In short, U.S. authorities now have plenty of company in the cross-border investigation sandbox, and they all get along much better than before. Organizations require a global defensive strategy to manage this risk.
MCC: After the Foreign Corrupt Practices Act (FCPA) was enacted in 1977, it largely stood on its own for a long time. With other countries increasingly enacting their own anti-corruption statutes, how has the legal landscape changed?
DiBari: For a long time after the enactment of the FCPA, U.S. companies were operating internationally at a severe competitive disadvantage against their non-U.S. counterparts. In some jurisdictions, companies took a tax deduction for payments that were illegal for U.S. companies to make. This began to change after 1997 with the OECD Convention on Combating Bribery of Foreign Public Officials. As part of the convention, the signatories agreed to implement legislation approximating the prohibitions of the FCPA. Still, non-U.S. anti-public-corruption enforcement outside the U.S. was slow to take root; it’s one thing to have a statute on the books and quite another to investigate and to enforce it.
Today, the landscape is quite different, and foreign public corruption investigations are by definition cross-border, with all of the complexities previously discussed. The best example of how things have changed is playing out in Brazil, where Brazilian prosecutors, armed with a new anti-corruption law with real teeth, have been pursuing both companies and government officials in so-called Operation Car Wash, or Lavo Jato. At the center of the scandal are a number of Brazilian companies that are listed on U.S. exchanges and thus subject to the FCPA. While public information indicates that the SEC and DOJ are very much involved and coordinating with their Brazilian counterparts, it seems clear that the local Brazilian prosecutors are taking the lead, at least for now. This apparent deference by U.S. authorities to local authorities is a new development.
MCC: How much of a learning curve is there when an investigation requires you to work with a new jurisdiction for the first time? What role does culture play? And how important is it to have a presence in local markets when conducting multijurisdictional investigations?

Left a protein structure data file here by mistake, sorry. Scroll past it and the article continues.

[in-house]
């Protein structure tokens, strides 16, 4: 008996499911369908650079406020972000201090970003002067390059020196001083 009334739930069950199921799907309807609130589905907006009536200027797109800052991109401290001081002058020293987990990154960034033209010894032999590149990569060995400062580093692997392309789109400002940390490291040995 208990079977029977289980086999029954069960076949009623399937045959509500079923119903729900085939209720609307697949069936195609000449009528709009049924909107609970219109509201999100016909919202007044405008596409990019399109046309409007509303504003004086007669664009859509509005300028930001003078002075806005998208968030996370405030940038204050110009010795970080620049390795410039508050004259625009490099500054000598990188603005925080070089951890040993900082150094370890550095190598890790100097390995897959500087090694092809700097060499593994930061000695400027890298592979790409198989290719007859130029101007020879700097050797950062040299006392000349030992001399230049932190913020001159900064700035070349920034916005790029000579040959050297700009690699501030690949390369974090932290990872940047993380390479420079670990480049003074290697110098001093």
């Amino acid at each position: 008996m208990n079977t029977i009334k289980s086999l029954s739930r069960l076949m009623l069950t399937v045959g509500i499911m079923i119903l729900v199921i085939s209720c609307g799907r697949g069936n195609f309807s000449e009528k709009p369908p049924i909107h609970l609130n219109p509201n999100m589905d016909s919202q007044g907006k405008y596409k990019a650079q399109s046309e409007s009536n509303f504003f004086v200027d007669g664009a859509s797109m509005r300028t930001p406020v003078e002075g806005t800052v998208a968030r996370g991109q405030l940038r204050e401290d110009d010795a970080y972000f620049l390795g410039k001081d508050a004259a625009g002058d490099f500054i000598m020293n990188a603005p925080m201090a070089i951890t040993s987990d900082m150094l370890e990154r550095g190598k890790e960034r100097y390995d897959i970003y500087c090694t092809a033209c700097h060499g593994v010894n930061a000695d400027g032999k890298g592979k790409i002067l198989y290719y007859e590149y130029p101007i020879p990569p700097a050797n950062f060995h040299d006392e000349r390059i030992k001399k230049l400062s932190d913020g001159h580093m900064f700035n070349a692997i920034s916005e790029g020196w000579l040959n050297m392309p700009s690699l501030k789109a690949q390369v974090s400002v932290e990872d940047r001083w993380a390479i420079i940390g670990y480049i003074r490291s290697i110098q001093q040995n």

DiBari: It is essential to appreciate that an investigation outside your home jurisdiction is an away game, and different tactics and considerations can come into play. You need to respect the importance of local expertise and experience to achieve your objectives, and typically there is no time for on-the-job training. We’ve already talked about the importance of understanding the culture for purposes of gathering information from local employees, but it’s also important to understand the local enforcement authorities and regulators. Having relationships with the local enforcement authorities, understanding how they work, what their priorities and pressures can be, and what tactics are most effective, can be the difference between success and failure. At the same time, the local advice needs to be consistent with the global strategy, so optimally you are working with a firm that also has an established local presence in the key relevant jurisdictions.
MCC: Looking ahead, what are the critical compliance areas you think companies should focus on over the next 5 to 10 years?
DiBari: Companies across the globe, and at the board level, are increasingly focused on risk management. And this is not limited to the regulated industries, like financial services. More than ever, risk management is at the center of corporate governance, and when done right, it empowers senior management to make smarter decisions. There are several risks I see on the horizon in the next 5 to 10 years. Perhaps the most significant is the ubiquitous risk from so-called big data, i.e., information electronically generated by a company and retained. If I were a general counsel, I’d spend many sleepless nights worrying about potential risks buried in my data and how to mitigate them before being served with a subpoena to search it … or before a hacker, whether commercially or politically motivated, dumps it on the internet. Cybersecurity measures are intended to prevent access but unfortunately are imperfect. In the next decade, I expect companies to be far more focused on understanding what data they have, what risks are contained therein and implementing more effective data-retention measures.